Construction of through-space conjugated systems


[2.2]Paracyclophane is a unique aromatic compound consisting of two stacked benzene rings in close proximity (approximately 3.0 Å). When the [2.2]paracyclophane skeleton is incorporated into a π-conjugated backbone, π-stacked structure, in which π-conjugated systems are partly stacked and aligned, can be formed [1].




The representative examples of [2.2]paracyclophane-containing π-stacked systems are as follows…


1.Synthesis of through-space conjugated oligomers and polymers

Incorporation of a [2.2]paracyclophane skeleton into a π-conjugated polymer and oligomer backbones leads to a π-stacked structure [1,2]. We have prepared oligomers, in which 2~10 π-electron systems are partly π-stacked in proximity in their main chains, and investigated the optical properties [2a]. Their band-gap energies decreased gradually as the number of the repeating π-stacked systems increased, indicating the extension of the π-conjugation length via the through-space interaction. Such a conjugation system via the through-space interaction is the through-space conjugation system.




We disclosed the unique properties of the through-space conjugated systems in the ground and excited states. Hole-transporting ability of the through-space conjugated system was higher than that of common through-bond conjugated systems.


2.Molecular wires that transfer informations unidirectionally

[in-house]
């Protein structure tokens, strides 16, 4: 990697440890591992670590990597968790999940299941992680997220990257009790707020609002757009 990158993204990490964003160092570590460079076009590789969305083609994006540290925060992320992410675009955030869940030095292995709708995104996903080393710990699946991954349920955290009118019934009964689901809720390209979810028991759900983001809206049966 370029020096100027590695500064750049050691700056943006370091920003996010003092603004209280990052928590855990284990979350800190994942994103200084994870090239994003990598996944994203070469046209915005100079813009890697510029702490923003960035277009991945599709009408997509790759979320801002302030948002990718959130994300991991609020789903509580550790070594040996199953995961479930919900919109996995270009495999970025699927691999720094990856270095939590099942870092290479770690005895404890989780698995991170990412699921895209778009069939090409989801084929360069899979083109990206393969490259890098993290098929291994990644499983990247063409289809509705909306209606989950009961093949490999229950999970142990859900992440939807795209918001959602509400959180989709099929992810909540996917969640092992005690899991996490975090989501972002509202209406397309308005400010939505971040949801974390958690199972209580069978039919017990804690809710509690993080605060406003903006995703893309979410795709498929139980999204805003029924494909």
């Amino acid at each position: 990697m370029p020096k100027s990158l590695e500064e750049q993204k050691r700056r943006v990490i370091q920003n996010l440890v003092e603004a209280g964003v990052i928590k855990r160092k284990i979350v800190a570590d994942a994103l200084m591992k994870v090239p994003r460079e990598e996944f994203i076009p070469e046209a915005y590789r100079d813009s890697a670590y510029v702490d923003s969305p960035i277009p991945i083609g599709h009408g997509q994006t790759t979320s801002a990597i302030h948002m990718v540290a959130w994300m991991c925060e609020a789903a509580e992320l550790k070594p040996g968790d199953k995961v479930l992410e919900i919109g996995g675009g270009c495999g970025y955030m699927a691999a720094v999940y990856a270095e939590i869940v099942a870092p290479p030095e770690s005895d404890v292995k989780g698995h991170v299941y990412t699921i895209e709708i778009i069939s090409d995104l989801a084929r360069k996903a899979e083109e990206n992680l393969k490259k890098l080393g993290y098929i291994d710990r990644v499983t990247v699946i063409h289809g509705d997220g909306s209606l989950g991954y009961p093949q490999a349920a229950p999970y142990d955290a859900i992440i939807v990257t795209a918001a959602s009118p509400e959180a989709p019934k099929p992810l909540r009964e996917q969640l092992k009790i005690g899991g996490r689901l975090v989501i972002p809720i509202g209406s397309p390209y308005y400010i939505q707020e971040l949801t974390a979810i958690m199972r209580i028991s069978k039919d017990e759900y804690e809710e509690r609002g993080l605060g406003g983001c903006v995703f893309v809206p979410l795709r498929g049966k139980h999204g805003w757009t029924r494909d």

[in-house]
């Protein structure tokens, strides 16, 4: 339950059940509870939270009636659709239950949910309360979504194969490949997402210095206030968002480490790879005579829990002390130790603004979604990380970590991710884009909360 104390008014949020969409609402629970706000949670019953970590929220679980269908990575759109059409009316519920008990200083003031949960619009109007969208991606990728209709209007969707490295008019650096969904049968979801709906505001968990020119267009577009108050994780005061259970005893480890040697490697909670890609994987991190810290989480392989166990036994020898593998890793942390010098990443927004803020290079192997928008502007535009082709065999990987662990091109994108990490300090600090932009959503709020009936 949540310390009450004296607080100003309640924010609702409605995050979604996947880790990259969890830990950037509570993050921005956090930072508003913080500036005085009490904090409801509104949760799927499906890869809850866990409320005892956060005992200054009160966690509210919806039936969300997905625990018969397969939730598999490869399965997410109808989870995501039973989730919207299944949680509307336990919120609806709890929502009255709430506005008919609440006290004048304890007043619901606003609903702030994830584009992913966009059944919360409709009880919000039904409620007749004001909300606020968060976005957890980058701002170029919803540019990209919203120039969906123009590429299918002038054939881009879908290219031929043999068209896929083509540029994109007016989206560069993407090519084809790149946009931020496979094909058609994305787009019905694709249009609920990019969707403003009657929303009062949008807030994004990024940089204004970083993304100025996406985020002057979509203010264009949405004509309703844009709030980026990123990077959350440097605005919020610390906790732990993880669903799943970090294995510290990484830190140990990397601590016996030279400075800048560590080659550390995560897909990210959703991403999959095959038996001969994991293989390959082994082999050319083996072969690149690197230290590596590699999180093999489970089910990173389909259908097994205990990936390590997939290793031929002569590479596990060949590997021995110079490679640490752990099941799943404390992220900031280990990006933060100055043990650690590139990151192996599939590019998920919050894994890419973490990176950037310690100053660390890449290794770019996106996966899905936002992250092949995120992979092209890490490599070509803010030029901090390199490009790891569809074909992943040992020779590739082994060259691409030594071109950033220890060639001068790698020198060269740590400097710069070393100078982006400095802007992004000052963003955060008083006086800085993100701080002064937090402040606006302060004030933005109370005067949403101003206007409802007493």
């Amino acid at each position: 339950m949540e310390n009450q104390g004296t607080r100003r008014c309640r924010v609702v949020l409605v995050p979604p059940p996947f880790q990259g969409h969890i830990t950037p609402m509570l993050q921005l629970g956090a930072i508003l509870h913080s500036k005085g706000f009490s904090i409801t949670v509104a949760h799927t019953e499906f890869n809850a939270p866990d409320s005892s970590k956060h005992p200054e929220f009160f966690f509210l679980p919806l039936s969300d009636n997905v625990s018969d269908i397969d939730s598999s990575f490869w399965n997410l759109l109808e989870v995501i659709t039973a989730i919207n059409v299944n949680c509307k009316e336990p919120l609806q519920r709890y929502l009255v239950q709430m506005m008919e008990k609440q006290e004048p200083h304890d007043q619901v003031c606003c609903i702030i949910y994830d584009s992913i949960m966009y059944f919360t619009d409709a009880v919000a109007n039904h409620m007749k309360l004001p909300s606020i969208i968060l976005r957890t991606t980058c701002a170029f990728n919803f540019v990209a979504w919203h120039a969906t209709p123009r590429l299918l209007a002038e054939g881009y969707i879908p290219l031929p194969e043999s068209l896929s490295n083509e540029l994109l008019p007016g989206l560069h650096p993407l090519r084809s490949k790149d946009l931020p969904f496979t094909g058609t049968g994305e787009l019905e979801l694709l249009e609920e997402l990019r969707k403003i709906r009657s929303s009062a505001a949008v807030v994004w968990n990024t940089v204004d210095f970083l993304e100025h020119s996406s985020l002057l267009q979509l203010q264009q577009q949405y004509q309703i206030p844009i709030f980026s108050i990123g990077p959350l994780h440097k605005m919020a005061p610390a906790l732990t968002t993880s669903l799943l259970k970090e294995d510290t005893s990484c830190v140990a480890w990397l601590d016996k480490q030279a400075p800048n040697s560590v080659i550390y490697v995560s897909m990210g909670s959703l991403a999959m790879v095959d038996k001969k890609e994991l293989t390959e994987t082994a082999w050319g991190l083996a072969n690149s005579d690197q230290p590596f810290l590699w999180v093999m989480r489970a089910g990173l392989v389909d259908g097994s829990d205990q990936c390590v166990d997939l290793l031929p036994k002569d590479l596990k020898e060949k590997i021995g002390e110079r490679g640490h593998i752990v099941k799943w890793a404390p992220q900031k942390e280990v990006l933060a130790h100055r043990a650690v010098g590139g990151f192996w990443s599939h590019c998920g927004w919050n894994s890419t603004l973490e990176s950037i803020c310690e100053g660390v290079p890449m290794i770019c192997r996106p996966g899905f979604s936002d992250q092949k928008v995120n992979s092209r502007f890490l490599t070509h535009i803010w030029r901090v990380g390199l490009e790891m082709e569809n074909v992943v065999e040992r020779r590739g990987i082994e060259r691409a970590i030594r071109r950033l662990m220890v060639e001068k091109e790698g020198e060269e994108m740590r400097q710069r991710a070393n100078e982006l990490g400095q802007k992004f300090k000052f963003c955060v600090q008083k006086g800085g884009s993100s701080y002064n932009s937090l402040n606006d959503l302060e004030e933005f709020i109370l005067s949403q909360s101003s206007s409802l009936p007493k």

Each partially stacked π-electron system in the through-space conjugated systems absorbs and emits light independently. We have synthesized [2.2]paracyclophane-containing through-space conjugated dimers and trimers [3]. It was found that photoexcited energy as transferred through the stacked π-electron systems in a single polymer chain. The [2.2]paracyclophane scaffold appropriately aligned the transition dipole moments of the stacked π-electron systems, resulting in a high energy-transfer efficiency (FET > 0.999) with a high energy-transfer rate constant (kET) on the order of 1012 s–1. Using this system, an efficient unidirectional energy transfer could be achieved [3].




3.Conjugated microporous polymers

We have prepared conjugated microporous polymers (CMPs) containing tetrasubstituted [2.2]paracyclophane units as the junctions of the network structure [4]. The CMPs comprised micropores with diameters of less than 2 nm. They exhibited large surface areas; the BET surface area (SBET value) of the CMP synthesized by Yamamoto coupling reached 1000 m2/g. The morphology of this CMP was relatively uniform and the particles had diameters of approximately 200 nm; therefore, it was readily dispersed in common organic solvents. The polymer networks can be tuned by introducing various aromatic units into the cyclophane monomer. Studies on application of the CMPs consisting of tetrasubstituted [2.2]paracyclophane junctions as host materials for light-harvesting antennae are underway.





  1. For example, see: (a) Morisaki, Y.; Chujo, Y. Angew. Chem. Int. Ed. 2006, 45, 6430-6437. (b) Morisaki, Y.; Chujo Y. Polym. Chem. 2011, 2, 249-1257. (c) Morisaki, Y.; Chujo Y. Chem. Lett. 2012, 41, 840-846.
  2. (a) Morisaki, Y.; Ueno, S.; Saeki, A.; Asano, A.; Seki, S.; Chujo Y. Chem.–Eur. J. 2012, 18, 4216-4224. (b) Morisaki, Y.; Ueno, S.; Chujo Y. J. Polym. Sci. Part A: Polym. Chem. 2013, 51, 334-339.
  3. (a) Morisaki, Y.; Kawakami, N.; Nakano, T.; Chujo Y. Chem.–Eur. J. 2013, 19, 17715-17718. (b) Morisaki, Y.; Kawakami, N.; Nakano, T.; Chujo Y. Chem. Lett. 2014, 43, 426-428. (c) Morisaki, Y.; Kawakami, N.; Shibata, S.; Chujo Y. Chem.–Asian J. 2014, 9, 2891-2895. (c) Morisaki, Y.; Shibata, S.; Chujo Y. Can. J. Chem. 2017, in press (DOI: 10.1139/cjc-2016-0526).
  4. (a) Morisaki, Y.; Gon, M.; Tsuji, Y.; Kajiwara, Y.; Chujo Y. Tetrahedron Lett. 2011, 52, 5504-5507. (b) Morisaki, Y.; Gon, M.; Tsuji, Y.; Kajiwara, Y.; Chujo Y. Macromol. Chem. Phys. 2012, 213, 572-579. (c) Morisaki, Y.; Gon, M.; Chujo Y. J. Polym. Sci. Part A: Polym. Chem. 2013, 51, 2311-2316.


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